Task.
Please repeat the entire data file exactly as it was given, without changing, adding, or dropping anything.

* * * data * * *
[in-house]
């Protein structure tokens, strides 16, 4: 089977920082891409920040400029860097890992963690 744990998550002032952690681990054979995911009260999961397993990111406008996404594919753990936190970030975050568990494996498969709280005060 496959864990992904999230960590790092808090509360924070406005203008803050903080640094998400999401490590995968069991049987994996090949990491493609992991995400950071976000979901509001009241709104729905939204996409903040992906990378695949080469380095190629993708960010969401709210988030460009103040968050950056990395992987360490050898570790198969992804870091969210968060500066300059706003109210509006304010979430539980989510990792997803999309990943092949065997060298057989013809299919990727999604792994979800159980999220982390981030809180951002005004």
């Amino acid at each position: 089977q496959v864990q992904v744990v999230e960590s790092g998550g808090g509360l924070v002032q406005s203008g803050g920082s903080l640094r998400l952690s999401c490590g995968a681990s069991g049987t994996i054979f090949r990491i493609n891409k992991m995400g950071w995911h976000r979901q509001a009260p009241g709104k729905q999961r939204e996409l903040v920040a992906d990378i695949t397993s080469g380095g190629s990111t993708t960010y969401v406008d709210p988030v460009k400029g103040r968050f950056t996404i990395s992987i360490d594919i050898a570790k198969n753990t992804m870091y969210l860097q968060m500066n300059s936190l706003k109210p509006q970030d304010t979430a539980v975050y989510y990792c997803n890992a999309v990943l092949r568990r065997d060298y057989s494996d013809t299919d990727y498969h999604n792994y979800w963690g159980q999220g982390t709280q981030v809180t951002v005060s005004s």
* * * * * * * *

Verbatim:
[in-house]
């Protein structure tokens, strides 16, 4: 089977920082891409920040400029860097890992963690 744990998550002032952690681990054979995911009260999961397993990111406008996404594919753990936190970030975050568990494996498969709280005060 496959864990992904999230960590790092808090509360924070406005203008803050903080640094998400999401490590995968069991049987994996090949990491493609992991995400950071976000979901509001009241709104729905939204996409903040992906990378695949080469380095190629993708960010969401709210988030460009103040968050950056990395992987360490050898570790198969992804870091969210968060500066300059706003109210509006304010979430539980989510990792997803999309990943092949065997060298057989013809299919990727999604792994979800159980999220982390981030809180951002005004």
């Amino acid at each position: 089977q496959v864990q992904v744990v999230e960590s790092g998550g808090g509360l924070v002032q406005s203008g803050g920082s903080l640094r998400l952690s999401c490590g995968a681990s069991g049987t994996i054979f090949r990491i493609n891409k992991m995400g950071w995911h976000r979901q509001a009260p009241g709104k729905q999961r939204e996409l903040v920040a992906d990378i695949t397993s080469g380095g190629s990111t993708t960010y969401v406008d709210p988030v460009k400029g103040r968050f950056t996404i990395s992987i360490d594919i050898a570790k198969n753990t992804m870091y969210l860097q968060m500066n300059s936190l706003k109210p509006q970030d304010t979430a539980v975050y989510y990792c997803n890992a999309v990943l092949r568990r065997d060298y057989s494996d013809t299919d990727y498969h999604n792994y979800w963690g159980q999220g982390t709280q981030v809180t951002v005060s005004s």